Then, keeping the general party mood going, on trooped the cast from a Busby Berkeley musical, resplendent in top hats and tails ... no, it couldn’t be ... but it was THEM! Leading them on, Commander Gary Brooker MBE, straight from that '73 album cover with just a hint of grey dusting and a slightly less athletic gait. Then followed Geoffrey Whitehorn, for once shoehorned into a suit, but with a dinner-shirt tee-shirt on underneath as a rock guitar non-conformist protest (well not counting the hat he totalled on Friday evening!). Third in line Matt Pegg, tall and elegant in the suit and tile hat ... but wait ... what about those silver shoes .... straight out of Strictly Come Dancing (and as he told me this very morning, a present from his Mum!). Next the wholly convincing and debonair Josh Phillips, who did have an important connection with that celebrated show through writing its theme tune. And finally the man who got his kit off the quickest for the start of the show, Geoff Dunn, drummer extraordinaire.

Meanwhile, as we longtime Palers gawked and gaped (and some, more sensible than me, took historic photos ... please send them in for BtP!), the crowd were going mental for their favourite band ... for us Brits it's rather uncomfortable to see how much they are revered and loved in Denmark. The band are quite compactly set up on stage and Gary is more angled to the front than usual.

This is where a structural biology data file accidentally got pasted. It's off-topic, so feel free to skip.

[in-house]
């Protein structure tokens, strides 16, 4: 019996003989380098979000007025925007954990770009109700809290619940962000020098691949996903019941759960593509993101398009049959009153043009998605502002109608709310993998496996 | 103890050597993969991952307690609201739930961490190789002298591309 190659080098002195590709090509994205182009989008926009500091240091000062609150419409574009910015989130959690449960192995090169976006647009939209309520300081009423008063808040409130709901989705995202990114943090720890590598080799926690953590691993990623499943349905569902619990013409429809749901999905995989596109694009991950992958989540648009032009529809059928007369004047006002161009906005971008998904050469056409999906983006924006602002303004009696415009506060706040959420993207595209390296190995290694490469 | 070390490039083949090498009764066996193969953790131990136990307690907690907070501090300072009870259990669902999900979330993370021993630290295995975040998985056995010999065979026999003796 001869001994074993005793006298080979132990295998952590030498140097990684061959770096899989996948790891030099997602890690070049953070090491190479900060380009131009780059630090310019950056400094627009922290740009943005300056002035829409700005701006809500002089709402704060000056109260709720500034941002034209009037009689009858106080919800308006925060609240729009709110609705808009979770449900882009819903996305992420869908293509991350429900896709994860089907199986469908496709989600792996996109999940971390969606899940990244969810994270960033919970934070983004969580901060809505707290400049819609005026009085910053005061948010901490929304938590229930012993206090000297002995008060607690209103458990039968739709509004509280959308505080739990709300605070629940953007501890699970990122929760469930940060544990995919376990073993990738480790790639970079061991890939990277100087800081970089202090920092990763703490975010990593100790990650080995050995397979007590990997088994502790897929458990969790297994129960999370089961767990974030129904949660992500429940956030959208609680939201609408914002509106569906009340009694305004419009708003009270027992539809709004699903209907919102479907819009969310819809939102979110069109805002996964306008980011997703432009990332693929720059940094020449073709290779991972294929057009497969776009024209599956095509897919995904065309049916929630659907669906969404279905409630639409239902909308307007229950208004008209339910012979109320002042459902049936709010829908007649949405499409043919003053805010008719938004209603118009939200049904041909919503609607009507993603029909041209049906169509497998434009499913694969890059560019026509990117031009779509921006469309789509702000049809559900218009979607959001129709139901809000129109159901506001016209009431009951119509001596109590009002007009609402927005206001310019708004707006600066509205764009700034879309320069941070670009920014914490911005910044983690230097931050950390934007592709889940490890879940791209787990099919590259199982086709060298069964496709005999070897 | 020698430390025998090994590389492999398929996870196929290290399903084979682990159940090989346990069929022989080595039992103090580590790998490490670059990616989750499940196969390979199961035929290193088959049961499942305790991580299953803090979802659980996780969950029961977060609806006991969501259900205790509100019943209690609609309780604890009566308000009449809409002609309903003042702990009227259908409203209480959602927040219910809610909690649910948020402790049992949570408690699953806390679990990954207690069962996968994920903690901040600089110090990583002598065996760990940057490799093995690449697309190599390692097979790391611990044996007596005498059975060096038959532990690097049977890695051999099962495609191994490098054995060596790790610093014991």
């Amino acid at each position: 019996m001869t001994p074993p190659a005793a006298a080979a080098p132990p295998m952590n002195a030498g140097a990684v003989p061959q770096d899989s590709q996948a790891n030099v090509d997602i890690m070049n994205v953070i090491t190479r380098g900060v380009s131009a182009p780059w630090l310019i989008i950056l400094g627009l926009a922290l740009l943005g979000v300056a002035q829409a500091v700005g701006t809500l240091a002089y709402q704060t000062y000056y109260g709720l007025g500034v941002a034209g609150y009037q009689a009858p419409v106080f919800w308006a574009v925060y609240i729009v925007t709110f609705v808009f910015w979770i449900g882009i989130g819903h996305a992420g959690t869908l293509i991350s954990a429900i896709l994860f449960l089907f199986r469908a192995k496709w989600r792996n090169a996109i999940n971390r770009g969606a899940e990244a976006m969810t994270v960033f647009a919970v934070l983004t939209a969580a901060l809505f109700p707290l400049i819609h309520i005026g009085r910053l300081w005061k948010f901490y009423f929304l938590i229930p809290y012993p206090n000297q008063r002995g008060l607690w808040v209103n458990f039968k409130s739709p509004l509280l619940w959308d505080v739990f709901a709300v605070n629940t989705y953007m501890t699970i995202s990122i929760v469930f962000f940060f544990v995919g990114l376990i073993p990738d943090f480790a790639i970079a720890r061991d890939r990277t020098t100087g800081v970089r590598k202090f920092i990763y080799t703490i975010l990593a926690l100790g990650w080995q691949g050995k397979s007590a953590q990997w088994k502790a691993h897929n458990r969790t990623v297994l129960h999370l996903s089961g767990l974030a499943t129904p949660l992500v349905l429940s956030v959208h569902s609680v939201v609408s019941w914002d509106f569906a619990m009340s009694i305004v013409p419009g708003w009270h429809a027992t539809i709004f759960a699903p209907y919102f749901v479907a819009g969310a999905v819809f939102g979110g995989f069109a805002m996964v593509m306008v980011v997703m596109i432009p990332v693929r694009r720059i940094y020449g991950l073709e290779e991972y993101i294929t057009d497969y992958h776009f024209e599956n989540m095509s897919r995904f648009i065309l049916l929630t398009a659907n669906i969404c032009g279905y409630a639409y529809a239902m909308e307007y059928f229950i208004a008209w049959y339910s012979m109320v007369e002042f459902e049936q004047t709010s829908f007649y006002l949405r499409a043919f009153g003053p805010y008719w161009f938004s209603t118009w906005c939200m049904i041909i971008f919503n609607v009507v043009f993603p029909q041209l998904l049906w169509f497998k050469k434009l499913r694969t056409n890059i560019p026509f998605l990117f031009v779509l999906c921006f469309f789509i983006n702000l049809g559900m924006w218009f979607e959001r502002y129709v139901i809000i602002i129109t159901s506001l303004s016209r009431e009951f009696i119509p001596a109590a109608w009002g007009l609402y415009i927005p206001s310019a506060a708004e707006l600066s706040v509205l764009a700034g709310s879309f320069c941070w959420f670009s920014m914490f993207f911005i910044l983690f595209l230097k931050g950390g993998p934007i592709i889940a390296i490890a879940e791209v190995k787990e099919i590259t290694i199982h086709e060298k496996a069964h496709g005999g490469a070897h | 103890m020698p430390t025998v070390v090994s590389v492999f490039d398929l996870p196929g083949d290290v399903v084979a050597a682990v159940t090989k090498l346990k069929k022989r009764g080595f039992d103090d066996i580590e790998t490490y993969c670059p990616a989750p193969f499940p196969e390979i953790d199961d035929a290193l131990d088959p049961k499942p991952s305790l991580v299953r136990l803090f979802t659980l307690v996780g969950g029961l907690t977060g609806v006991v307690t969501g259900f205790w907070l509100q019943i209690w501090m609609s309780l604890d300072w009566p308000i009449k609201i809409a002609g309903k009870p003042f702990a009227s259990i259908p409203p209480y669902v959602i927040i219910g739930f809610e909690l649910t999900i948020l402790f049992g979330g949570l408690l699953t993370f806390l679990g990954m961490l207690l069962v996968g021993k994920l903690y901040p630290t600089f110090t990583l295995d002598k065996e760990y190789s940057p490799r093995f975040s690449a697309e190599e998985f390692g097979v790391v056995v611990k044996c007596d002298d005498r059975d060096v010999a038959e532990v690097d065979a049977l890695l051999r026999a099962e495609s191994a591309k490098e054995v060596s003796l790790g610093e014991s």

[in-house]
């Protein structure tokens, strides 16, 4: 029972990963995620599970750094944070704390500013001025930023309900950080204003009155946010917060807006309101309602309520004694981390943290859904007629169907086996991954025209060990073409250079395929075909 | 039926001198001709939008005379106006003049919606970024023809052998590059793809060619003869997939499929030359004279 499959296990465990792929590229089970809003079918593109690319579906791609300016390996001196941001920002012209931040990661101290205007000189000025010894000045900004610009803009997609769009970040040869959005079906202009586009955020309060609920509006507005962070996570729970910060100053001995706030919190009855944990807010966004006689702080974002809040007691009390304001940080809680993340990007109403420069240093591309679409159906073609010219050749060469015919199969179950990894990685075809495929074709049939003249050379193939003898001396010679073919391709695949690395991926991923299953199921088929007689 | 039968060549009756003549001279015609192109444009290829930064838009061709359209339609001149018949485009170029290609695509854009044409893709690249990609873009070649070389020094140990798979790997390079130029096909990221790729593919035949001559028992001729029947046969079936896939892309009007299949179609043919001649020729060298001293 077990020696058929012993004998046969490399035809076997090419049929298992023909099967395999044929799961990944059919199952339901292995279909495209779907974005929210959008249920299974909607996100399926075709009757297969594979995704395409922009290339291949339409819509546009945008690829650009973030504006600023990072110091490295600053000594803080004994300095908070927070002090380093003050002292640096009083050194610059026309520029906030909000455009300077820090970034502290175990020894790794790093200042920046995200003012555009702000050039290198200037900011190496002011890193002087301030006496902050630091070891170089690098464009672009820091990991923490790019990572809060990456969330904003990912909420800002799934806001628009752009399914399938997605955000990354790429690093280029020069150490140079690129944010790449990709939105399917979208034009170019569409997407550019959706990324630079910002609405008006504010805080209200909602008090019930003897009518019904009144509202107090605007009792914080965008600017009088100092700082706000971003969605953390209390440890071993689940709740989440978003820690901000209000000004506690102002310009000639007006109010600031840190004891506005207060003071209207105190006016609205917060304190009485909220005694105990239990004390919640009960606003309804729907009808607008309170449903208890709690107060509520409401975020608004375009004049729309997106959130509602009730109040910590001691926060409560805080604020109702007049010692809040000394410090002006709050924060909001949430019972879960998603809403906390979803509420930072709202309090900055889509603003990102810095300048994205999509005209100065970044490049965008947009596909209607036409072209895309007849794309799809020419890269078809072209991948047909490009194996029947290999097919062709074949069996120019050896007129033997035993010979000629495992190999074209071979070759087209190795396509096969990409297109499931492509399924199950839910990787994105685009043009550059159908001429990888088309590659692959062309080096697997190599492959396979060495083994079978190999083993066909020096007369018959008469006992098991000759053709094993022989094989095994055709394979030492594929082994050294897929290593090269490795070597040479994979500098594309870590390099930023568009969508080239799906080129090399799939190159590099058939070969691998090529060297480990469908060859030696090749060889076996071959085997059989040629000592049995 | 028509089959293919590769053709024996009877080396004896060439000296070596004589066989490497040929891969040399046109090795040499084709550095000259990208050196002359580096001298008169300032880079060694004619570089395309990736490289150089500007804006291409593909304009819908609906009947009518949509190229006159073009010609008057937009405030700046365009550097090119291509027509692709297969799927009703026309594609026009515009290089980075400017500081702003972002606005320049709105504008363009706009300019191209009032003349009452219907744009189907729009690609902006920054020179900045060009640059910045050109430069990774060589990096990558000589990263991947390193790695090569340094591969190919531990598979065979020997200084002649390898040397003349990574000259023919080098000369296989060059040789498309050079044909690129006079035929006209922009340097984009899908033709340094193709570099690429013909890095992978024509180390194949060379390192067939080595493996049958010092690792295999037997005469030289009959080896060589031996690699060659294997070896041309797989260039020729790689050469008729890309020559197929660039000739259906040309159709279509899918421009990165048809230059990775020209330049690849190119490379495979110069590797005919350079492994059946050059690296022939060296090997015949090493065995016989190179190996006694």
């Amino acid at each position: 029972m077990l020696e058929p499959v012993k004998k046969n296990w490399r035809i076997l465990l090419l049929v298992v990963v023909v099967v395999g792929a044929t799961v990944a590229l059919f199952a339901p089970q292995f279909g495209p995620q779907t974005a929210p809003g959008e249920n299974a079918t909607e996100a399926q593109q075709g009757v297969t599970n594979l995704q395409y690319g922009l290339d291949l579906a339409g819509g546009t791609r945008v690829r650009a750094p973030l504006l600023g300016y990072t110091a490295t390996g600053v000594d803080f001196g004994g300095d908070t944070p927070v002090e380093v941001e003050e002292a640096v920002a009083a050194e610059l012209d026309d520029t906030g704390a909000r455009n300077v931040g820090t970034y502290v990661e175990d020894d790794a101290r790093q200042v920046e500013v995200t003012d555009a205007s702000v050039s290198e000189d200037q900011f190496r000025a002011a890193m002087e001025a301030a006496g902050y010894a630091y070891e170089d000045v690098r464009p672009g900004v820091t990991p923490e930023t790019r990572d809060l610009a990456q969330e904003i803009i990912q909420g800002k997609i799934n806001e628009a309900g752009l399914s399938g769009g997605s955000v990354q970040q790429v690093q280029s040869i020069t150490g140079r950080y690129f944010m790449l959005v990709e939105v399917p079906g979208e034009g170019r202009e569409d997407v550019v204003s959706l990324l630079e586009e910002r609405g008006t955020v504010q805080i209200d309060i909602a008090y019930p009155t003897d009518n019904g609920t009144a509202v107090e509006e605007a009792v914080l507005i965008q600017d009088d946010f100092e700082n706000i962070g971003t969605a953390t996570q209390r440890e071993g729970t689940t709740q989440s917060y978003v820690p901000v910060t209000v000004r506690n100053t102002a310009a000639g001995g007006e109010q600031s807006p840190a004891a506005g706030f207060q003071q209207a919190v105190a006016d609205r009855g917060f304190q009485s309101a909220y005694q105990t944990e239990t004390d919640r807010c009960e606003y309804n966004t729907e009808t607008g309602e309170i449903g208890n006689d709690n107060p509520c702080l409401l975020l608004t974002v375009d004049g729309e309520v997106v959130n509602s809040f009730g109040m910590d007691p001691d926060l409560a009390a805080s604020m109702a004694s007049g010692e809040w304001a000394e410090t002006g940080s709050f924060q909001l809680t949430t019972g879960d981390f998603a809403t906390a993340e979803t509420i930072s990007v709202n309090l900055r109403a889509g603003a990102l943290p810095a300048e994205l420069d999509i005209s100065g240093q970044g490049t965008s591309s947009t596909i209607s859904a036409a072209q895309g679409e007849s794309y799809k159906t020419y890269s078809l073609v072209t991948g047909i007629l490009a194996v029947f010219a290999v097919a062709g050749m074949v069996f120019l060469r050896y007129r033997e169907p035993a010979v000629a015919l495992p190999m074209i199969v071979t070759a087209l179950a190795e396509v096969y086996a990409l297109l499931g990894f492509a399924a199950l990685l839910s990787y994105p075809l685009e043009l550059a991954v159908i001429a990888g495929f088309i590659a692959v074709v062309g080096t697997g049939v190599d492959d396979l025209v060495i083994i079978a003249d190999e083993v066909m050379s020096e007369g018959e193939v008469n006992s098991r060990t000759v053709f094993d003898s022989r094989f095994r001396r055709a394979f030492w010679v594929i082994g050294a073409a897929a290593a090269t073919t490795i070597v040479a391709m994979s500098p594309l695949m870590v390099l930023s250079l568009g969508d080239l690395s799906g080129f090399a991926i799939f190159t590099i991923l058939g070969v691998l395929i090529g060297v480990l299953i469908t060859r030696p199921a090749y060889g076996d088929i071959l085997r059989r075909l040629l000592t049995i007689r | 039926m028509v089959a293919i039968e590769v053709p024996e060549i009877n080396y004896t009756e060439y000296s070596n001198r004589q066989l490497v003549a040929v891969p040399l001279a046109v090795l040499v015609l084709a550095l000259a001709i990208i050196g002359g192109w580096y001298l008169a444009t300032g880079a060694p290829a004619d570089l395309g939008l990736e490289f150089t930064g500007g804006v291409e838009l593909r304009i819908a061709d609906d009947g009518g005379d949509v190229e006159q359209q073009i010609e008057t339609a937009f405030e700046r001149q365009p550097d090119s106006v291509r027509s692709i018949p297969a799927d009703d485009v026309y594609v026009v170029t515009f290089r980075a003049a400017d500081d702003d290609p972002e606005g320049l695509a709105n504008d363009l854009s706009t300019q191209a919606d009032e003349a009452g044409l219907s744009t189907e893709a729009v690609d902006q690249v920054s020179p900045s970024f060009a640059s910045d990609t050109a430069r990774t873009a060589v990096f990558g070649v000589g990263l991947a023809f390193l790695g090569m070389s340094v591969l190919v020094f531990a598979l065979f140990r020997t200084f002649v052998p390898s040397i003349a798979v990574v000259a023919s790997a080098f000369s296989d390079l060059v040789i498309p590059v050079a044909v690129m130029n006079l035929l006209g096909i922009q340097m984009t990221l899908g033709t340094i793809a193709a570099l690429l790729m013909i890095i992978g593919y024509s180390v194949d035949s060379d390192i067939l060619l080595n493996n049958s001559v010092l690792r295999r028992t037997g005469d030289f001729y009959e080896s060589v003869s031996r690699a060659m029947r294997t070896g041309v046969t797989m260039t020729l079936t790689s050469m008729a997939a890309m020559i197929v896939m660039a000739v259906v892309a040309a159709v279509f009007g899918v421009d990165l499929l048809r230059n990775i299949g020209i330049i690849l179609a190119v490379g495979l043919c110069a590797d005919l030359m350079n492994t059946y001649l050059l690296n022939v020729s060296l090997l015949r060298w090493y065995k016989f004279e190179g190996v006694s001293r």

Straight off into Grand Hotel, and right away we hear the sound is sublime: it’s Ledreborg, but better still if that is possible. And that first impression of excellence that is never lowered throughout the whole splendid evening. The clarity of sound, the sureness of playing (from both the little and the big band) ... and most of all the VOICE ... OK Gary occasionally flubs a word here and there, or repeats a line, but the voice is pure class in pitch, expression and indeed clarity (you couldn’t always get every word way back, but then most of us regulars are more word-perfect these days too!). The piano break is fluid. Geoff does the mandolins, even though there’s a part for something similar in the orchestra. The gypsy violinist is a fella this time and he hams up his moment in the spotlight quite splendidly before Mr Whitehorn bursts through in time-honoured fashion to herald a final verse with Gary maybe doing a wee bit more French than usual at the end? Pandemonium in the Hall ... and it's just the first song. What a reaction!